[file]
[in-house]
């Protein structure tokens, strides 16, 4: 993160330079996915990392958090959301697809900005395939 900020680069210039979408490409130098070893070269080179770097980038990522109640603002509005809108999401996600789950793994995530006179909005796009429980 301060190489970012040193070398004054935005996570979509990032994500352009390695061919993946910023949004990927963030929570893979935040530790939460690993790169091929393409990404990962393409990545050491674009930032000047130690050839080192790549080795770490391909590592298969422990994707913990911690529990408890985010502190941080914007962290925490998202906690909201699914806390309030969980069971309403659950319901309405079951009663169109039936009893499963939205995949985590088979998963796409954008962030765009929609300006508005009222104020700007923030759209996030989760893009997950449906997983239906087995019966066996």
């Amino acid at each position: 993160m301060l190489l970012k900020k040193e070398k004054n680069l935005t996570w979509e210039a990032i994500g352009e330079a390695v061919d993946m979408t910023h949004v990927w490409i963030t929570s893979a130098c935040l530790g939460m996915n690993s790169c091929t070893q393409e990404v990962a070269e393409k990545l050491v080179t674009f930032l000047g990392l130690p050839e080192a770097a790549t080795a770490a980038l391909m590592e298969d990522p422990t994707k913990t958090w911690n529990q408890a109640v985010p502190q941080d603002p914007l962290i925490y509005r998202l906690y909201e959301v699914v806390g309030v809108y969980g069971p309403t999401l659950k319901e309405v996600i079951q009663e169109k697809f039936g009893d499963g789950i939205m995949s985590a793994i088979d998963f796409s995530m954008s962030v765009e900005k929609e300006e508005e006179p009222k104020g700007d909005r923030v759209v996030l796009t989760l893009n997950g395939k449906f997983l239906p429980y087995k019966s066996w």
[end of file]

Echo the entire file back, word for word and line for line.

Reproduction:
[in-house]
């Protein structure tokens, strides 16, 4: 993160330079996915990392958090959301697809900005395939 900020680069210039979408490409130098070893070269080179770097980038990522109640603002509005809108999401996600789950793994995530006179909005796009429980 301060190489970012040193070398004054935005996570979509990032994500352009390695061919993946910023949004990927963030929570893979935040530790939460690993790169091929393409990404990962393409990545050491674009930032000047130690050839080192790549080795770490391909590592298969422990994707913990911690529990408890985010502190941080914007962290925490998202906690909201699914806390309030969980069971309403659950319901309405079951009663169109039936009893499963939205995949985590088979998963796409954008962030765009929609300006508005009222104020700007923030759209996030989760893009997950449906997983239906087995019966066996």
């Amino acid at each position: 993160m301060l190489l970012k900020k040193e070398k004054n680069l935005t996570w979509e210039a990032i994500g352009e330079a390695v061919d993946m979408t910023h949004v990927w490409i963030t929570s893979a130098c935040l530790g939460m996915n690993s790169c091929t070893q393409e990404v990962a070269e393409k990545l050491v080179t674009f930032l000047g990392l130690p050839e080192a770097a790549t080795a770490a980038l391909m590592e298969d990522p422990t994707k913990t958090w911690n529990q408890a109640v985010p502190q941080d603002p914007l962290i925490y509005r998202l906690y909201e959301v699914v806390g309030v809108y969980g069971p309403t999401l659950k319901e309405v996600i079951q009663e169109k697809f039936g009893d499963g789950i939205m995949s985590a793994i088979d998963f796409s995530m954008s962030v765009e900005k929609e300006e508005e006179p009222k104020g700007d909005r923030v759209v996030l796009t989760l893009n997950g395939k449906f997983l239906p429980y087995k019966s066996w």